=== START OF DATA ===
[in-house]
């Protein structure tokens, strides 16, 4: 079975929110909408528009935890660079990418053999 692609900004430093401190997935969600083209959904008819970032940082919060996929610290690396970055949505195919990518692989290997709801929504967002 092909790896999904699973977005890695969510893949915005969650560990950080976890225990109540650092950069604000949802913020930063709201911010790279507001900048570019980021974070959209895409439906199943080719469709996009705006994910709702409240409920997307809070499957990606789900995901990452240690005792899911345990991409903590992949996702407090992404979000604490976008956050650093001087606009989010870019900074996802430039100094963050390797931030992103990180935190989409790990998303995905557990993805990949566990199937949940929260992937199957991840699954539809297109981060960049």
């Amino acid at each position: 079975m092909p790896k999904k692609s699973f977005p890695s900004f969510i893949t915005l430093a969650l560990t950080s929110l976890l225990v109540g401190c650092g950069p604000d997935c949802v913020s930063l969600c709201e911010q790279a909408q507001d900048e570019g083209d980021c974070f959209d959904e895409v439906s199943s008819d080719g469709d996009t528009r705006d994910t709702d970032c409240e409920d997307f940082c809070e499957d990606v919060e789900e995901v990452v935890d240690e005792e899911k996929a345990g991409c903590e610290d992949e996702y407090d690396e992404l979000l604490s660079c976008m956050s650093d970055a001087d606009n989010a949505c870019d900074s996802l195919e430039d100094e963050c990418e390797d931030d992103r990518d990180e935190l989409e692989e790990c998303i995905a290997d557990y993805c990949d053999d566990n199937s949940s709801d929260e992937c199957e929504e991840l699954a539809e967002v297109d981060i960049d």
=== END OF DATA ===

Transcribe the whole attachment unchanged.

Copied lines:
[in-house]
């Protein structure tokens, strides 16, 4: 079975929110909408528009935890660079990418053999 692609900004430093401190997935969600083209959904008819970032940082919060996929610290690396970055949505195919990518692989290997709801929504967002 092909790896999904699973977005890695969510893949915005969650560990950080976890225990109540650092950069604000949802913020930063709201911010790279507001900048570019980021974070959209895409439906199943080719469709996009705006994910709702409240409920997307809070499957990606789900995901990452240690005792899911345990991409903590992949996702407090992404979000604490976008956050650093001087606009989010870019900074996802430039100094963050390797931030992103990180935190989409790990998303995905557990993805990949566990199937949940929260992937199957991840699954539809297109981060960049």
């Amino acid at each position: 079975m092909p790896k999904k692609s699973f977005p890695s900004f969510i893949t915005l430093a969650l560990t950080s929110l976890l225990v109540g401190c650092g950069p604000d997935c949802v913020s930063l969600c709201e911010q790279a909408q507001d900048e570019g083209d980021c974070f959209d959904e895409v439906s199943s008819d080719g469709d996009t528009r705006d994910t709702d970032c409240e409920d997307f940082c809070e499957d990606v919060e789900e995901v990452v935890d240690e005792e899911k996929a345990g991409c903590e610290d992949e996702y407090d690396e992404l979000l604490s660079c976008m956050s650093d970055a001087d606009n989010a949505c870019d900074s996802l195919e430039d100094e963050c990418e390797d931030d992103r990518d990180e935190l989409e692989e790990c998303i995905a290997d557990y993805c990949d053999d566990n199937s949940s709801d929260e992937c199957e929504e991840l699954a539809e967002v297109d981060i960049d």